NASA has delayed awarding the next round of contracts for shuttling cargo to the International Space Station, probably until January.
It’s also cut Boeing and possibly Lockheed Martin from the list of contenders for a piece of the funding, expected to total up to $14 billion. But because of NASA’s public “blackout” on news of the process, it was unclear if those aerospace mainstays might be allowed to address concerns and jump back into the mix.
Boeing confirmed it’s been notified by NASA that its Starliner cargo craft has been cut from consideration for cargo shipments.
“We are requesting a formal debrief from NASA and will determine a path forward after that debrief is completed,” Boeing spokesperson Kelly Kaplan said. “We believe the Crew Space Transportation-100 Cargo Starliner offers the best balance of reliability and value to resupply the International Space Station, leveraging Boeing’s crewed CST-100 Starliner design as well as the company’s 50 years of space experience.”
Lockheed issued a brief statement about its ISS cargo-shuttling submission and also underscored its interest in participating in eventual deep-space missions.
“We’re not going to comment on the status of pending procurements (but) we submitted our proposal in December of last year (and) NASA expects to announce the winner or winners in January,” the company said. “We feel that our proposal offers value today through affordable, high-capacity Space Station resupply and a path forward for tomorrow through technologies that will power future human deep-space missions. Those missions will need crew habitats, servicing vehicles and autonomous in-space robotic operations (and our) solution is designed to lay the groundwork for all of those important capabilities.”
NASA said only that it has revised the anticipated award date for the next round of cargo-shuttle contracts to “no later than Jan. 30.” The next round of contracts under NASA’s Commercial Resupply Services program –- often referred to as CRS-2 contracts — will run from 2018 to 2024.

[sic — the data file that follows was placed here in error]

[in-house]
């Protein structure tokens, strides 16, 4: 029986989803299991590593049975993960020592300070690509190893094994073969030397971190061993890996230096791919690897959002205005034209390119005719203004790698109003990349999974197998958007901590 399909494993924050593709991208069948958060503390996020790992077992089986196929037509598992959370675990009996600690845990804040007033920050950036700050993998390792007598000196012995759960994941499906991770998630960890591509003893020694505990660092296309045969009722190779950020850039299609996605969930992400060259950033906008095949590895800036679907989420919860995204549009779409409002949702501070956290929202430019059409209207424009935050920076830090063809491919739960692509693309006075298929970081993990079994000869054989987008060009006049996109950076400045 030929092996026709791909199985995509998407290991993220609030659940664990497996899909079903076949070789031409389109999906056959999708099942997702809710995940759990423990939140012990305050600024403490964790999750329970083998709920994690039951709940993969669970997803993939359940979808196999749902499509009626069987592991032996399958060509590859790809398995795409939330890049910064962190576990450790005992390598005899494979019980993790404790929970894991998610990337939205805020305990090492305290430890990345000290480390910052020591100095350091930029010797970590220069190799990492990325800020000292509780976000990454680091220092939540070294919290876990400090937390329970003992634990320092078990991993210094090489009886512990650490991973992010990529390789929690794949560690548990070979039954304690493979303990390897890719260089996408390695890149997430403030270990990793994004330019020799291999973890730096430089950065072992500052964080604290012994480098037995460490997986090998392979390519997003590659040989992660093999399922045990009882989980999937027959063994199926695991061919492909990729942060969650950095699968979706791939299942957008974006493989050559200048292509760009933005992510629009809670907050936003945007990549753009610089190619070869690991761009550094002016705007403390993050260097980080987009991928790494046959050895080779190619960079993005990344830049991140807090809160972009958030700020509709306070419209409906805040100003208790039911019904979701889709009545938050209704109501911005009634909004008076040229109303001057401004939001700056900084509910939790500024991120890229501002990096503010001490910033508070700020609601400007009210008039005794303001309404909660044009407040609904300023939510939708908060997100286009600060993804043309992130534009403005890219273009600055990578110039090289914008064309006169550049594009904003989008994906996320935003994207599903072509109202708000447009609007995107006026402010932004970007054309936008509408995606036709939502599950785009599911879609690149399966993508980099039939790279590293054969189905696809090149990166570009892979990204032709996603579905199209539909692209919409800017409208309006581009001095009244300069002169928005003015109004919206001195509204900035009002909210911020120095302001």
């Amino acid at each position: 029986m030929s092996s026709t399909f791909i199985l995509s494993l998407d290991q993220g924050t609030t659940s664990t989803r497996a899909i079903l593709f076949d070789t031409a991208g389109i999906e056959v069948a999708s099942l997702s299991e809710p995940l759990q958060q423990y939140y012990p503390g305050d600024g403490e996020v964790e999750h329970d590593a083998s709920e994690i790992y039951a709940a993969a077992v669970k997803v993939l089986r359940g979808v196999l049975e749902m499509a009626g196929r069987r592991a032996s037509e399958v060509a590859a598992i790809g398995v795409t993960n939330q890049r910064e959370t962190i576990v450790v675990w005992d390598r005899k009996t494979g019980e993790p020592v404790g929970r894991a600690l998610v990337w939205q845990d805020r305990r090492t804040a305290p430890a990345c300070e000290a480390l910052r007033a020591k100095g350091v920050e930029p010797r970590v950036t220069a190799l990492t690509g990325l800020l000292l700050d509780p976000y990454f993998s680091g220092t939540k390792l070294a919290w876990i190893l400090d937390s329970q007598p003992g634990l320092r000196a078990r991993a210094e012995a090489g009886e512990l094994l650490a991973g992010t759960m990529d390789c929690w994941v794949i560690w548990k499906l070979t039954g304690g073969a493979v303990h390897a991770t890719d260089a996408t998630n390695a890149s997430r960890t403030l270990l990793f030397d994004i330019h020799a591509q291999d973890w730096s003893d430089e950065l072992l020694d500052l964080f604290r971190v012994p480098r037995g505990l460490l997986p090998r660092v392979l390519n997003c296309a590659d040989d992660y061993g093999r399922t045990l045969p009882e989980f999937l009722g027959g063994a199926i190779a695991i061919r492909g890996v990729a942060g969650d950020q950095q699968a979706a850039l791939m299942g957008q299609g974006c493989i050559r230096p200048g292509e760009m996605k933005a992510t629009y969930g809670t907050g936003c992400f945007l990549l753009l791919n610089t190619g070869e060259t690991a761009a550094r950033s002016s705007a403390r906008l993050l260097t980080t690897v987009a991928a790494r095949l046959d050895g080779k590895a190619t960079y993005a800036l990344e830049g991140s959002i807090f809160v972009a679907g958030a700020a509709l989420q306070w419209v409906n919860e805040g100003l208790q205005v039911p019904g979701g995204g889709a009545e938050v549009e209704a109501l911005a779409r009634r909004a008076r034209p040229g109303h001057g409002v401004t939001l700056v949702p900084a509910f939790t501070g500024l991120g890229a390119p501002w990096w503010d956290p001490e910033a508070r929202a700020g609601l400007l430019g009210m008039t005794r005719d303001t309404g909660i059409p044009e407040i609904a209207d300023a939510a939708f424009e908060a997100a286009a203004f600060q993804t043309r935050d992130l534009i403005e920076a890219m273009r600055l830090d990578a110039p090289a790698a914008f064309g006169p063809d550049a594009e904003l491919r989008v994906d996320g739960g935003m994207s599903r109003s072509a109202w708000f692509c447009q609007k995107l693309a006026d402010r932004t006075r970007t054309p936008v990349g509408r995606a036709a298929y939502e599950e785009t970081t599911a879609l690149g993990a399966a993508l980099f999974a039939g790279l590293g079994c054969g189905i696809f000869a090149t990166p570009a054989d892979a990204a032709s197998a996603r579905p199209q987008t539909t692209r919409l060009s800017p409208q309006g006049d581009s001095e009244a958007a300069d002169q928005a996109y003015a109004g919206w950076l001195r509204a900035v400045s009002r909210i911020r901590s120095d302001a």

Elon Musk’s SpaceX and Orbital ATK predecessor Orbital Sciences were awarded up to $3.1 billion each in the original round of CRS contracts in 2008 –- dubbed CRS-1 — for a combined 20 cargo missions. NASA awarded an additional three CRS-1 missions to SpaceX and one to Orbital last March to cover cargo delivery needs through 2017.
SpaceX and Orbital remain in the hunt for CRS-2 despite two mission failures due to rocket explosions — SpaceX’s occurring on June 28 and Orbital’s on Oct. 28, 2014. Both companies hope soon to emerge from post-blast launch hiatuses.
There’s also a first-time entrant in the chase for CRS-2: Louisville-based Sierra Nevada Space Systems has proposed using its new folding-wing spaceship, Dream Chaser, for cargo shuttles to the ISS.
Meantime, NASA said it intends to award CRS-2 missions to just two companies. But some speculate the recent mission failures by SpaceX and Orbital might prompt the space agency to split its next round of awards among three companies.
Separately, Boeing and SpaceX hold NASA contracts for shuttling astronauts to the space station. Those future missions are valued at up to $4.2 billion for Boeing and $2.6 billion for SpaceX, with funding via the agency’s Commercial Crew Program.
The manned missions originally were set to begin in 2017 but may be pushed to a 2018 start. Russian space agency Roscosmos has shuttled all astronauts to the ISS in recent years and will continue to do so until Boeing and SpaceX commence their initial missions.